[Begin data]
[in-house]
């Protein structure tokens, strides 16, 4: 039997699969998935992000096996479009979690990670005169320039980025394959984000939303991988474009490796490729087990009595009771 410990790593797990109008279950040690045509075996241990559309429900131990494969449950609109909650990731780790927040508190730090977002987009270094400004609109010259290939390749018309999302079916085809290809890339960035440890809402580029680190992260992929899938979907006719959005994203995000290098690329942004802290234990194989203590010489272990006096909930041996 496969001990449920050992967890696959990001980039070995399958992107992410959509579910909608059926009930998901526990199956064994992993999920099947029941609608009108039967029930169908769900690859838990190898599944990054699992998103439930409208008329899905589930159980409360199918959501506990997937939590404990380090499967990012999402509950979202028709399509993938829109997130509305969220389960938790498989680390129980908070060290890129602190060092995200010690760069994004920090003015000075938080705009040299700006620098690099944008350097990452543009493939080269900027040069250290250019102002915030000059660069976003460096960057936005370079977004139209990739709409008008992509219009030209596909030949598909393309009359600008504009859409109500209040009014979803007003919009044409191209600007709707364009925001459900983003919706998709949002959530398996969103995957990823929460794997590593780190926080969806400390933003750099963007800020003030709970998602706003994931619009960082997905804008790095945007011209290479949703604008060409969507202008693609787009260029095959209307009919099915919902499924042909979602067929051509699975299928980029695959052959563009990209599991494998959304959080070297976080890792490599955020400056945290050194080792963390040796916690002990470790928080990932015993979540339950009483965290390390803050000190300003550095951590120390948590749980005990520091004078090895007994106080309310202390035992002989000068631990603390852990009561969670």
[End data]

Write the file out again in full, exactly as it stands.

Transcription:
[in-house]
């Protein structure tokens, strides 16, 4: 039997699969998935992000096996479009979690990670005169320039980025394959984000939303991988474009490796490729087990009595009771 410990790593797990109008279950040690045509075996241990559309429900131990494969449950609109909650990731780790927040508190730090977002987009270094400004609109010259290939390749018309999302079916085809290809890339960035440890809402580029680190992260992929899938979907006719959005994203995000290098690329942004802290234990194989203590010489272990006096909930041996 496969001990449920050992967890696959990001980039070995399958992107992410959509579910909608059926009930998901526990199956064994992993999920099947029941609608009108039967029930169908769900690859838990190898599944990054699992998103439930409208008329899905589930159980409360199918959501506990997937939590404990380090499967990012999402509950979202028709399509993938829109997130509305969220389960938790498989680390129980908070060290890129602190060092995200010690760069994004920090003015000075938080705009040299700006620098690099944008350097990452543009493939080269900027040069250290250019102002915030000059660069976003460096960057936005370079977004139209990739709409008008992509219009030209596909030949598909393309009359600008504009859409109500209040009014979803007003919009044409191209600007709707364009925001459900983003919706998709949002959530398996969103995957990823929460794997590593780190926080969806400390933003750099963007800020003030709970998602706003994931619009960082997905804008790095945007011209290479949703604008060409969507202008693609787009260029095959209307009919099915919902499924042909979602067929051509699975299928980029695959052959563009990209599991494998959304959080070297976080890792490599955020400056945290050194080792963390040796916690002990470790928080990932015993979540339950009483965290390390803050000190300003550095951590120390948590749980005990520091004078090895007994106080309310202390035992002989000068631990603390852990009561969670």